Redenhall with Harleston

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Redenhall with Harleston
Harleston Clock Tower - geograph.org.uk - 534211.jpg
Harleston Clock Tower
Redenhall with Harleston is located in Norfolk
Redenhall with Harleston
Redenhall with Harleston
Redenhall with Harleston shown within Norfolk
Area13.73 km2 (5.30 sq mi)
Population4,641 (2011)
• Density338/km2 (880/sq mi)
OS grid referenceTM245829
Civil parish
  • Redenhall with Harleston
District
Shire county
Region
CountryEngland
Sovereign stateUnited Kingdom
Post townHARLESTON
Postcode districtIP20
Dialling code01379
PoliceNorfolk
FireNorfolk
AmbulanceEast of England
EU ParliamentEast of England
UK Parliament
List of places
UK
England
Norfolk
52°24′N 1°18′E / 52.4°N 1.3°E / 52.4; 1.3Coordinates: 52°24′N 1°18′E / 52.4°N 1.3°E / 52.4; 1.3

Redenhall with Harleston is a civil parish in the South Norfolk district of the English county of Norfolk, comprising the town of Harleston and the neighbouring village of Redenhall. It covers an area of 13.73 km2 (5.30 sq mi), and had a population of 4,058 in 1,841 households at the 2001 census,[1] the population increasing to 4,640 at the 2011 census.[2]

History[edit]

Many Georgian residences and much earlier buildings, with Georgian frontages, line the streets of Harleston. Although there is no record of a royal charter, Harleston has been a market town since at least 1369 and still holds a Wednesday market.[3][4]

The right to hold an eight-day fair during the period of the Beheading of St. John the Baptist was granted to Roger Bigod, 4th Earl of Norfolk by Henry III in 1259.[5]

The village of Redenhall was mentioned in the Domesday Book, as part of the Lands of the King that Godric holds, in the Half Hundred of Earsham. It states that in King Edward the Confessor' time, Rada the Dane held Redenhall, and that his holding was roughly 700 acres, upon which there were forty subordinate tenantries with six plough-teams. The Domesday Book only makes brief reference to Harleston saying that the Abbot of Bury St. Edmunds was lord here then.

One of the plots to assassinate Queen Elizabeth I was to be launched on Midsummer Day 1570 at the Harleston Fair by proclamations and the sound of trumpets and drums.[6] The Elizabethan play Friar Bacon and Friar Bungay features this in one of its scenes.[7]

The parish includes two Church of England churches. In the town centre is the church of St John the Baptist, the present building being completed in 1872. The town's landmark clock tower, was designed and commissioned in 1876 from George Grimwood of Weybread, at a cost of £325 whilst the clock itself was supplied and fitted by Messers Gillet & Bland of Croydon at a cost of £90. The tower is on the edge of the site of the old chapel of ease, demolished in 1873, to the much larger medieval Church of the Assumption of the Blessed Virgin Mary in Redenhall, the mother church of the parish.[citation needed]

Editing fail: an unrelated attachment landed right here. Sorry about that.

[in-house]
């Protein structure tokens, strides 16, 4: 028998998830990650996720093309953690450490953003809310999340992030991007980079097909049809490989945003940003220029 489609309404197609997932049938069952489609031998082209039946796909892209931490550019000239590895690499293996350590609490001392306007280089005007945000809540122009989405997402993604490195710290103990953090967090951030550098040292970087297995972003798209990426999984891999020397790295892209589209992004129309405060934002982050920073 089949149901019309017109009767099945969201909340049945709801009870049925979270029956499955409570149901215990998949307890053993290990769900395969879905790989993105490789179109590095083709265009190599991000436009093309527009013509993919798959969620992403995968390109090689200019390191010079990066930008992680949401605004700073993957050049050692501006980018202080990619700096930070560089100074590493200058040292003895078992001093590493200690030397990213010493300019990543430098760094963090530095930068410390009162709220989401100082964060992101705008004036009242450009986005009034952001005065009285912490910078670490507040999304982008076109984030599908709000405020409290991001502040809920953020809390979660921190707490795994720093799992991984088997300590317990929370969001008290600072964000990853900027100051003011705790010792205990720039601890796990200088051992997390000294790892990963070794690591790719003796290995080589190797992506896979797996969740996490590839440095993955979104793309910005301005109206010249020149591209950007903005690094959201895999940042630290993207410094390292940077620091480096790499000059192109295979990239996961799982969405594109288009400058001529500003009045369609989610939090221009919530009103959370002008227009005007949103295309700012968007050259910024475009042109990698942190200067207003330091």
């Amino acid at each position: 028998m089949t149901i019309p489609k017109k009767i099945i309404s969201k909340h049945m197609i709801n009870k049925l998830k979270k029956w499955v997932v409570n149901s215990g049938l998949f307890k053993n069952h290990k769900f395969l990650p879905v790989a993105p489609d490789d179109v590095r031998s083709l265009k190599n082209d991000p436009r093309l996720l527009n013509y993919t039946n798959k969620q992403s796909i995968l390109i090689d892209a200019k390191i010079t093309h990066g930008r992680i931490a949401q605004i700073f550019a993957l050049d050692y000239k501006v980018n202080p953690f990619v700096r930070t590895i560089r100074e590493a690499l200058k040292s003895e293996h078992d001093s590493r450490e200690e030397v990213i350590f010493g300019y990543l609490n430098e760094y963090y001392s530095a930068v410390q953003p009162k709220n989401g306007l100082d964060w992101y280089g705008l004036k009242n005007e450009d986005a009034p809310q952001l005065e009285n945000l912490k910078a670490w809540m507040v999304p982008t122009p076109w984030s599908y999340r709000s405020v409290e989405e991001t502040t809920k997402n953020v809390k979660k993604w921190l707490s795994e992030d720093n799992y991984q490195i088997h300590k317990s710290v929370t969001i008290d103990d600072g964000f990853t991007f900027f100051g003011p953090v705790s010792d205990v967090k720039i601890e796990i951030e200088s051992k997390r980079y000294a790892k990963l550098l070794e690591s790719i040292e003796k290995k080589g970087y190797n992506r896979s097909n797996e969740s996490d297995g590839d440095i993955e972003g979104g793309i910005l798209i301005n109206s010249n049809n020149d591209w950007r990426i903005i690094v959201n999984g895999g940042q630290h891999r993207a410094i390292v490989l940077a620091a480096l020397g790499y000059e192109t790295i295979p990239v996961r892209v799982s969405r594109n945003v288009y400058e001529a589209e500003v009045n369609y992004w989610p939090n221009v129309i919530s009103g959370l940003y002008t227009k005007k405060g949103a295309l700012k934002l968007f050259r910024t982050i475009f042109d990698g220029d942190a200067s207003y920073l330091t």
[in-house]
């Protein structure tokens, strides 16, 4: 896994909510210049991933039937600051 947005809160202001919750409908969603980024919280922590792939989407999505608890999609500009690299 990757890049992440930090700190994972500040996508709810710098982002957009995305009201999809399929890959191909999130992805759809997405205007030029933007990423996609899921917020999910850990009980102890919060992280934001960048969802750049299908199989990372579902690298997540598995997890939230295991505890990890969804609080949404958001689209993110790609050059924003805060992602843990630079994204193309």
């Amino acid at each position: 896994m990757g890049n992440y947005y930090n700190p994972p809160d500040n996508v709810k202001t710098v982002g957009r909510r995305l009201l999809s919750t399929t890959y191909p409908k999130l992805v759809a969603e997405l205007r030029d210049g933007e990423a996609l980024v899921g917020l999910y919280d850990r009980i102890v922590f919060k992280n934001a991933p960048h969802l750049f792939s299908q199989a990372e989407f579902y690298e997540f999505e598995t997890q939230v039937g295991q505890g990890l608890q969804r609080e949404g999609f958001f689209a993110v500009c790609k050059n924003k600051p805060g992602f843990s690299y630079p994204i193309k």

Redenhall and Harleston railway stations previously connected these settlements by rail with Tivetshall St Margaret and Beccles on the Waveney Valley Line. Redenhall Station closed in 1866, and Harleston in 1953; the whole railway line has been taken up.

Archbishop Sancroft High School is located in Harleston, and is the main secondary school for the parish and surrounding area.

Governance[edit]

The civil parish has a town council.

Harleston is an electoral ward comprising the civil parish by itself.

Notable people[edit]

References[edit]

  1. ^ Office for National Statistics : Census 2001 : Parish Headcounts : South Norfolk Retrieved 26 July 2010
  2. ^ "Ward and Town population 2011". Retrieved 7 September 2015.
  3. ^ "Gazetteer Of Markets And Fairs In England And Wales To 1516". University of London Centre for Metropolitan History. Retrieved 11 November 2013.
  4. ^ "Visit Harleston". Retrieved 11 November 2013.
  5. ^ Blomefield, Francis (1806). An Essay towards a Topographical History of the County of Norfolk: volume 5. p. 356.
  6. ^ Turner, Sharon (1835). The History of the Reigns of Edward the Sixth, Mary, and Elizabeth, Volume 2. p. 243. Retrieved 11 November 2013.
  7. ^ Sarah Knight (2012). "Robert Green's Friar Bacon and Friar Bungay". In Thomas Betteridge, Greg Walker. The Oxford Handbook of Tudor Drama. Oxford University Press. ISBN 978-0199566471.

Further reading[edit]

External links[edit]